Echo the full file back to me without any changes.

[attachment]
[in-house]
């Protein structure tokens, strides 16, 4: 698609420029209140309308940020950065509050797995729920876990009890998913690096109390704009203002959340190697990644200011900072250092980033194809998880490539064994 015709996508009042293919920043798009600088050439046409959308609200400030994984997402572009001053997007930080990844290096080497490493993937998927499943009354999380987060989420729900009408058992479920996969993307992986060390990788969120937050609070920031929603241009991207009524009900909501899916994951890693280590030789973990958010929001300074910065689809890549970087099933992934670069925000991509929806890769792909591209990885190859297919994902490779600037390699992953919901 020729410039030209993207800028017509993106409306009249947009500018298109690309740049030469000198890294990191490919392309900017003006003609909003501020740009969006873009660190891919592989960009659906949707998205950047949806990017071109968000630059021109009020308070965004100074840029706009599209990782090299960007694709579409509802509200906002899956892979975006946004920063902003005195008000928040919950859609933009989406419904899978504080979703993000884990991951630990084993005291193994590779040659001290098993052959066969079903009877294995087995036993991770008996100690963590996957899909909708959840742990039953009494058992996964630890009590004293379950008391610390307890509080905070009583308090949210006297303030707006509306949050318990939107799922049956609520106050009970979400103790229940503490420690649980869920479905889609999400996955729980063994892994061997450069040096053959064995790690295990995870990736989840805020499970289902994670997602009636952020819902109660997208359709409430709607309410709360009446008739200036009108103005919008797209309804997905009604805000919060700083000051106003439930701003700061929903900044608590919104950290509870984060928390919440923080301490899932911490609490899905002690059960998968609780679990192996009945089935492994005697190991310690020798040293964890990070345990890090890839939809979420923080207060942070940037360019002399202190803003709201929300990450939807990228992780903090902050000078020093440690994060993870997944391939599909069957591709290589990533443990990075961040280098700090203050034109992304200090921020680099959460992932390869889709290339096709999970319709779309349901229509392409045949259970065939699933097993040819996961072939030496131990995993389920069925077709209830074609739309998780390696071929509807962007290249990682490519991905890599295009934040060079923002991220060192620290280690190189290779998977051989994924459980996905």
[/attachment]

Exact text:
[in-house]
């Protein structure tokens, strides 16, 4: 698609420029209140309308940020950065509050797995729920876990009890998913690096109390704009203002959340190697990644200011900072250092980033194809998880490539064994 015709996508009042293919920043798009600088050439046409959308609200400030994984997402572009001053997007930080990844290096080497490493993937998927499943009354999380987060989420729900009408058992479920996969993307992986060390990788969120937050609070920031929603241009991207009524009900909501899916994951890693280590030789973990958010929001300074910065689809890549970087099933992934670069925000991509929806890769792909591209990885190859297919994902490779600037390699992953919901 020729410039030209993207800028017509993106409306009249947009500018298109690309740049030469000198890294990191490919392309900017003006003609909003501020740009969006873009660190891919592989960009659906949707998205950047949806990017071109968000630059021109009020308070965004100074840029706009599209990782090299960007694709579409509802509200906002899956892979975006946004920063902003005195008000928040919950859609933009989406419904899978504080979703993000884990991951630990084993005291193994590779040659001290098993052959066969079903009877294995087995036993991770008996100690963590996957899909909708959840742990039953009494058992996964630890009590004293379950008391610390307890509080905070009583308090949210006297303030707006509306949050318990939107799922049956609520106050009970979400103790229940503490420690649980869920479905889609999400996955729980063994892994061997450069040096053959064995790690295990995870990736989840805020499970289902994670997602009636952020819902109660997208359709409430709607309410709360009446008739200036009108103005919008797209309804997905009604805000919060700083000051106003439930701003700061929903900044608590919104950290509870984060928390919440923080301490899932911490609490899905002690059960998968609780679990192996009945089935492994005697190991310690020798040293964890990070345990890090890839939809979420923080207060942070940037360019002399202190803003709201929300990450939807990228992780903090902050000078020093440690994060993870997944391939599909069957591709290589990533443990990075961040280098700090203050034109992304200090921020680099959460992932390869889709290339096709999970319709779309349901229509392409045949259970065939699933097993040819996961072939030496131990995993389920069925077709209830074609739309998780390696071929509807962007290249990682490519991905890599295009934040060079923002991220060192620290280690190189290779998977051989994924459980996905």